Five groups that classify all living things
A group of animals within the animal kingdom
A group of animals within a pylum
A group of animals within a class
A group of animals within an order
A group of animals within a family
Comprised of the genus followed by the species
The animal group that the species belongs to
What kind of foods the animal eats
How long (L) or tall (H) the animal is
|60cm - 120cm (23.6in - 50in)|
The measurement from one wing tip to the other
|83cm - 170cm (32.7in - 68in)|
The measurement of how heavy the animal is
|1.5kg - 8kg (3.3lbs - 17lbs)|
The fastest recorded speed of the animal
How long the animal lives for
|12 - 26 years|
Whether the animal is solitary or sociable
The likelihood of the animal becoming extinct
The colour of the animal's coat or markings
|Grey, Brown, Black, White|
The protective layer of the animal
The specific area where the animal lives
|Large ponds, rivers and lake shores|
|Average Clutch Size:|
The average number of eggs laif at once
|Main Prey:||Grass, Seeds, Berries|
Other animals that hunt and eat the animal
|Fox, Owl, Raccoon, Wild dogs|
Characteristics unique to the animal
|Long neck and noisy communication calls|
GooseA goose is a medium to large sized bird found in Europe, Asia and North America. There are around 29 known species of geese around the world including Canadian geese and Snowy geese.
Geese mate and build their nests in order to raise their baby geese (known as goslings) in the north during the warmer summer months and the geese then migrate south in the winter to the warmer climates when the baby geese are strong enough to fly.
Geese tend to have the same mating partners for their entire lives, and if not all of it then most of it. The bond between male and female geese partners is very strong and they will often spend most of their time together with both the male goose and the female goose building the nest and raising their young.
Geese are omnivorous birds but mainly feed on insects, grubs, small fish and plankton in the water. Geese spend a great deal of time on the water and have special adaptations such as webbed feet which make their aquatic life easier.
Geese have a number of natural predators although, due to the size and strength of a goose, predatory animals don't always have an easy time if they fancy goose for dinner. The main predators of the goose are foxes, wild dogs, raccoons and birds that predominately prey on the goose eggs and newborn baby geese. Humans are among one of the most common predators of geese, as geese are hunted all around the world for their meat and feathers.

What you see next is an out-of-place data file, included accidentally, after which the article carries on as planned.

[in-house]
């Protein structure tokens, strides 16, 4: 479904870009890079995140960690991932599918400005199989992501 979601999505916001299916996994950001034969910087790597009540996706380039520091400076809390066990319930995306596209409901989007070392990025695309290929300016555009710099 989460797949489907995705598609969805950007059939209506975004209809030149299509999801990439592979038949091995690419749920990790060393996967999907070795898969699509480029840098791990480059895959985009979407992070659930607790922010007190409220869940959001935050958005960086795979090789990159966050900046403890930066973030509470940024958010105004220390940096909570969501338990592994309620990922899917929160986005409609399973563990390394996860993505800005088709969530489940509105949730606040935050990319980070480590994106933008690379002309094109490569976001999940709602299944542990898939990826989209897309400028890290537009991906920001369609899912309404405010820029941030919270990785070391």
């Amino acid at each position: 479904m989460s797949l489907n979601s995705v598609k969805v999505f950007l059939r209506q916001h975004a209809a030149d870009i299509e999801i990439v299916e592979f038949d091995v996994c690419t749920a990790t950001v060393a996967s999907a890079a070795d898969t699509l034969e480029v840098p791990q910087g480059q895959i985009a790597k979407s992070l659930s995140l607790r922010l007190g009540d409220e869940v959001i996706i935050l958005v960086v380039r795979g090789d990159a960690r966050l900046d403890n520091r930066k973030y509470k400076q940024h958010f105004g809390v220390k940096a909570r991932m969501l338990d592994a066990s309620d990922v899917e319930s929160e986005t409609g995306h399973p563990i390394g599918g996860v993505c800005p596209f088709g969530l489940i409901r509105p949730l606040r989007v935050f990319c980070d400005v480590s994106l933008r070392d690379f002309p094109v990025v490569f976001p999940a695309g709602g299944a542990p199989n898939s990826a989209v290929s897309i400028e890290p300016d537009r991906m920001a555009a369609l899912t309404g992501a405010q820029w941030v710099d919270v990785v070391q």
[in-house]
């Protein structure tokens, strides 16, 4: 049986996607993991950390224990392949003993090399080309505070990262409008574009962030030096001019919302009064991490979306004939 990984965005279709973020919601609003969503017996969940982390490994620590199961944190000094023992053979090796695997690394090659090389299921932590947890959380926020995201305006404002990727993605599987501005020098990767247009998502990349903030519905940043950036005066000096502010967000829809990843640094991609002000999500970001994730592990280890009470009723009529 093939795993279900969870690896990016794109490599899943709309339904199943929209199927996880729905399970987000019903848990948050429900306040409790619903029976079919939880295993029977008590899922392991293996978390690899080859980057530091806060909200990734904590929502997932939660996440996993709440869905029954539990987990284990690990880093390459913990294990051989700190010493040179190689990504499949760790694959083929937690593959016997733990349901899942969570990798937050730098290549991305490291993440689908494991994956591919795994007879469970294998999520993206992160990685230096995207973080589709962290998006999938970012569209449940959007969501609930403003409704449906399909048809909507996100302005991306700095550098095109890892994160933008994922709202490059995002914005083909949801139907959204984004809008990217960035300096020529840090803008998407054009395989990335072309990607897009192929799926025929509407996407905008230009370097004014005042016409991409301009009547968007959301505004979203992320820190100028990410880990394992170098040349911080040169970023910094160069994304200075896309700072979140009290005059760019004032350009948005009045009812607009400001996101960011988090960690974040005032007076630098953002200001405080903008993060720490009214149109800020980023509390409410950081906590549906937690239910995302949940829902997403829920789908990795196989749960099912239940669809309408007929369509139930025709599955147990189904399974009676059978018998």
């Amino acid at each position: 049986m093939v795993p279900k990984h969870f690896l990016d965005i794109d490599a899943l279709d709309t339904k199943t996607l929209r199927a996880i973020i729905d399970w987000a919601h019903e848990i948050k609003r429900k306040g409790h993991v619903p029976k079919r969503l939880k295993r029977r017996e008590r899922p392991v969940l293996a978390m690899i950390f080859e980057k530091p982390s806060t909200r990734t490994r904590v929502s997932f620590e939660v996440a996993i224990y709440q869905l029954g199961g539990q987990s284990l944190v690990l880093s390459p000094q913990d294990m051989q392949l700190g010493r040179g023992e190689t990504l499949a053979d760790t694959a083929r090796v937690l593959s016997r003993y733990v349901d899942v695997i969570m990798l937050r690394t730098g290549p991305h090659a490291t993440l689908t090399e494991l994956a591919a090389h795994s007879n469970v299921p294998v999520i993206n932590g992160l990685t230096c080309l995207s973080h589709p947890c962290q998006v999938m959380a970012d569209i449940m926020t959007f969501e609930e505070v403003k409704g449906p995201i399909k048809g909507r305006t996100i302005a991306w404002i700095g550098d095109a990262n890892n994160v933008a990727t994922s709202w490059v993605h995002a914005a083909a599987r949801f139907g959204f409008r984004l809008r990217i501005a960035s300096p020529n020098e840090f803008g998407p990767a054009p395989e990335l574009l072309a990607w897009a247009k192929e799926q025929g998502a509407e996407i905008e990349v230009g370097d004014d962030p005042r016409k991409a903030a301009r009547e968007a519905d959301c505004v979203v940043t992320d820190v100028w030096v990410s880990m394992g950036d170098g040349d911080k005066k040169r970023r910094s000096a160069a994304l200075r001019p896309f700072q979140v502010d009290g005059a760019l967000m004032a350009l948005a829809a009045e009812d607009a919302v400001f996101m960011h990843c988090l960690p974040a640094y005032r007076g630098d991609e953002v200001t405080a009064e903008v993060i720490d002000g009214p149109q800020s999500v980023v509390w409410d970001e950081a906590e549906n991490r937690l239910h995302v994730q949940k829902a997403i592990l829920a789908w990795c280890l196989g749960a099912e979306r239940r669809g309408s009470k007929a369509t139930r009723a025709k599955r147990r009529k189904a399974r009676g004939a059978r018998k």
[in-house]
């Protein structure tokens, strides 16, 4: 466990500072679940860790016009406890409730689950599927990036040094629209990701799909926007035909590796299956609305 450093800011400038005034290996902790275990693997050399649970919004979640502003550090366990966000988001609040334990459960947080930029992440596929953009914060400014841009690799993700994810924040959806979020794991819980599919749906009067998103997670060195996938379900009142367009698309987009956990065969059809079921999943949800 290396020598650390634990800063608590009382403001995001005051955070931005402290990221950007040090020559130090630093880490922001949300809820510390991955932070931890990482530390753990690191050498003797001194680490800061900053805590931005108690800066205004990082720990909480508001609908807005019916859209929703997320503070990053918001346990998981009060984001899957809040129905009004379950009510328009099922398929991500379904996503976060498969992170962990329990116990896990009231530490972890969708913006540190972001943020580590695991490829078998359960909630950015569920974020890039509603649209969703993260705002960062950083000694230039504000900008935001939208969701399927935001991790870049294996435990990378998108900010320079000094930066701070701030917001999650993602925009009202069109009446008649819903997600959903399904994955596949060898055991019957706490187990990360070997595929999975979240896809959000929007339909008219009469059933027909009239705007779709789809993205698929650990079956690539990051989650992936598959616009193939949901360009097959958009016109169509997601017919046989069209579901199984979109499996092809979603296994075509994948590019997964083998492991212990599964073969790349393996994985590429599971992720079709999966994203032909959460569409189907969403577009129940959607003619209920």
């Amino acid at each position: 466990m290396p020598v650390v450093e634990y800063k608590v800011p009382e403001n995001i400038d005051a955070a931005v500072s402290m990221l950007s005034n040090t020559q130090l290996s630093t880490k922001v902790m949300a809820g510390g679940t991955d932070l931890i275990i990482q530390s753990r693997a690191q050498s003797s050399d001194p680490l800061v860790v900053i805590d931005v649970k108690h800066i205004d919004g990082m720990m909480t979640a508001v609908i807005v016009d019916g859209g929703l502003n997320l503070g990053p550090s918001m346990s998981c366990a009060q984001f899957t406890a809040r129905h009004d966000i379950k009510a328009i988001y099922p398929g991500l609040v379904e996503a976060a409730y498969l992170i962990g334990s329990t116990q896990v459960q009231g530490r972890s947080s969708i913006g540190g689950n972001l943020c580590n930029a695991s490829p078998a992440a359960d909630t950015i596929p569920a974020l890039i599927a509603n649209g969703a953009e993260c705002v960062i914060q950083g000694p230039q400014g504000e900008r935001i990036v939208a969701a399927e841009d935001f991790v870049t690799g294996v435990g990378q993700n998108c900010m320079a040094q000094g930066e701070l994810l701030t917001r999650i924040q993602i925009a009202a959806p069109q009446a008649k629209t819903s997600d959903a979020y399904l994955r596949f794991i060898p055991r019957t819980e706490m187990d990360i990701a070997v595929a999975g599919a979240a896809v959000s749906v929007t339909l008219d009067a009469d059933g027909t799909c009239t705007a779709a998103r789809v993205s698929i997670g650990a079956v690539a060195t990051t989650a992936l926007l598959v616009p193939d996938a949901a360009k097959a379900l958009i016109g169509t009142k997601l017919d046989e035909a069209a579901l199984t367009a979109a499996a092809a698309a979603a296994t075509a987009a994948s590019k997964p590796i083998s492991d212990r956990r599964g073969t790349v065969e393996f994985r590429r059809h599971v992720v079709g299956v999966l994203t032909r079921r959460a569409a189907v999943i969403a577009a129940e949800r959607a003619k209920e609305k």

Geese are strong and hardy birds and are known to get to old ages, even in the wild. The average lifespan of a goose is between 20 and 30 years but a number of geese individuals have been known to live for much longer.
Geese are known to have extremely strong wings as they migrate long distances every year to the warmer climates. Due to the fact that the wingspan of a goose is so large (normally one and half times the size of the goose's body), and the wings of the goose are so strong, a goose is known to be able to inflict severe damage to humans should it become threatened or annoyed!
Not only do geese flap their wings to intimidate unwanted company, but they are also known to make a loud hissing noise. If these methods of defence fail, it is not uncommon for a goose to simply charge at the intruder hissing and flapping it's wings all at the same time.
The term geese is normally used to refer to these birds in general, but more particularly a female. The term gander is generally used to refer to a male.. The baby geese are referred to as goslings and a group of geese on the ground is called a gaggle with geese flying in formation being called a wedge or a skein.
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First Published: 17th September 2009, Last Updated: 9th January 2017 [View Sources]
1. Christopher Perrins, Oxford University Press (2009) The Encyclopedia Of Birds [Accessed at: 17 Sep 2009]
2. David Burnie, Dorling Kindersley (2008) Illustrated Encyclopedia Of Animals [Accessed at: 17 Sep 2009]
3. David Burnie, Kingfisher (2011) The Kingfisher Animal Encyclopedia [Accessed at: 01 Jan 2011]
4. Dorling Kindersley (2006) Dorling Kindersley Encyclopedia Of Animals [Accessed at: 17 Sep 2009]
5. Richard Mackay, University of California Press (2009) The Atlas Of Endangered Species [Accessed at: 17 Sep 2009]
6. Tom Jackson, Lorenz Books (2007) The World Encyclopedia Of Animals [Accessed at: 17 Sep 2009]